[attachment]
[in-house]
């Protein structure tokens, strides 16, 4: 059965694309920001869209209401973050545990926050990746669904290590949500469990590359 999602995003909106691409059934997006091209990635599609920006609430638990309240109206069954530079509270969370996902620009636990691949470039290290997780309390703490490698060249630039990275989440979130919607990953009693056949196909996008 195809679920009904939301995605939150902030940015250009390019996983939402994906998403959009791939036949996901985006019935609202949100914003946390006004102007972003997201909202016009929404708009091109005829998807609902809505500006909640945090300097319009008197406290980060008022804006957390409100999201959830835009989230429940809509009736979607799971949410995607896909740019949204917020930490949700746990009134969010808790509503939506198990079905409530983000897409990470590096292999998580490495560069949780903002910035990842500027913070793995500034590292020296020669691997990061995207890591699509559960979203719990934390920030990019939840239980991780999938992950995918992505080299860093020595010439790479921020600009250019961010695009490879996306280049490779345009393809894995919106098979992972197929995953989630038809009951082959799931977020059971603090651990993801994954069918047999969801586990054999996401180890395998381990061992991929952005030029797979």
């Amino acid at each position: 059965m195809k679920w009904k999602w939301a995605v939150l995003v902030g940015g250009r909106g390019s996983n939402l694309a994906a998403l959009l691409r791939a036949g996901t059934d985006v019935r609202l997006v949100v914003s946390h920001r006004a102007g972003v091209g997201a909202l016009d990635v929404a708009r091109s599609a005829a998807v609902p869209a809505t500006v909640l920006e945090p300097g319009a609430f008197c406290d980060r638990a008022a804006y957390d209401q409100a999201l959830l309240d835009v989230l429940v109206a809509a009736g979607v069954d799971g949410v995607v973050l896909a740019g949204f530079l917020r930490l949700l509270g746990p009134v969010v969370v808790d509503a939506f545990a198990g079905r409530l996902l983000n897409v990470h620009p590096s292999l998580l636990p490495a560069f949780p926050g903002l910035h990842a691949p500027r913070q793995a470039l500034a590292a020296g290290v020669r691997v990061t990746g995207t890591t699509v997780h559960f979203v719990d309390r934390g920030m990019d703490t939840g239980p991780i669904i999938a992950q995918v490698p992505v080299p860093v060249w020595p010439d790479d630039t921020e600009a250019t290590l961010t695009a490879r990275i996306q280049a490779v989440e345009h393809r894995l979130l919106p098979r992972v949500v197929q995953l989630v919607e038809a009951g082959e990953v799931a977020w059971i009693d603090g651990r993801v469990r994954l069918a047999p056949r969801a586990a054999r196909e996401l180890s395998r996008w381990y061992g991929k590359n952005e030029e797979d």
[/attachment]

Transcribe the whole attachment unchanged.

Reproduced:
[in-house]
């Protein structure tokens, strides 16, 4: 059965694309920001869209209401973050545990926050990746669904290590949500469990590359 999602995003909106691409059934997006091209990635599609920006609430638990309240109206069954530079509270969370996902620009636990691949470039290290997780309390703490490698060249630039990275989440979130919607990953009693056949196909996008 195809679920009904939301995605939150902030940015250009390019996983939402994906998403959009791939036949996901985006019935609202949100914003946390006004102007972003997201909202016009929404708009091109005829998807609902809505500006909640945090300097319009008197406290980060008022804006957390409100999201959830835009989230429940809509009736979607799971949410995607896909740019949204917020930490949700746990009134969010808790509503939506198990079905409530983000897409990470590096292999998580490495560069949780903002910035990842500027913070793995500034590292020296020669691997990061995207890591699509559960979203719990934390920030990019939840239980991780999938992950995918992505080299860093020595010439790479921020600009250019961010695009490879996306280049490779345009393809894995919106098979992972197929995953989630038809009951082959799931977020059971603090651990993801994954069918047999969801586990054999996401180890395998381990061992991929952005030029797979």
């Amino acid at each position: 059965m195809k679920w009904k999602w939301a995605v939150l995003v902030g940015g250009r909106g390019s996983n939402l694309a994906a998403l959009l691409r791939a036949g996901t059934d985006v019935r609202l997006v949100v914003s946390h920001r006004a102007g972003v091209g997201a909202l016009d990635v929404a708009r091109s599609a005829a998807v609902p869209a809505t500006v909640l920006e945090p300097g319009a609430f008197c406290d980060r638990a008022a804006y957390d209401q409100a999201l959830l309240d835009v989230l429940v109206a809509a009736g979607v069954d799971g949410v995607v973050l896909a740019g949204f530079l917020r930490l949700l509270g746990p009134v969010v969370v808790d509503a939506f545990a198990g079905r409530l996902l983000n897409v990470h620009p590096s292999l998580l636990p490495a560069f949780p926050g903002l910035h990842a691949p500027r913070q793995a470039l500034a590292a020296g290290v020669r691997v990061t990746g995207t890591t699509v997780h559960f979203v719990d309390r934390g920030m990019d703490t939840g239980p991780i669904i999938a992950q995918v490698p992505v080299p860093v060249w020595p010439d790479d630039t921020e600009a250019t290590l961010t695009a490879r990275i996306q280049a490779v989440e345009h393809r894995l979130l919106p098979r992972v949500v197929q995953l989630v919607e038809a009951g082959e990953v799931a977020w059971i009693d603090g651990r993801v469990r994954l069918a047999p056949r969801a586990a054999r196909e996401l180890s395998r996008w381990y061992g991929k590359n952005e030029e797979d």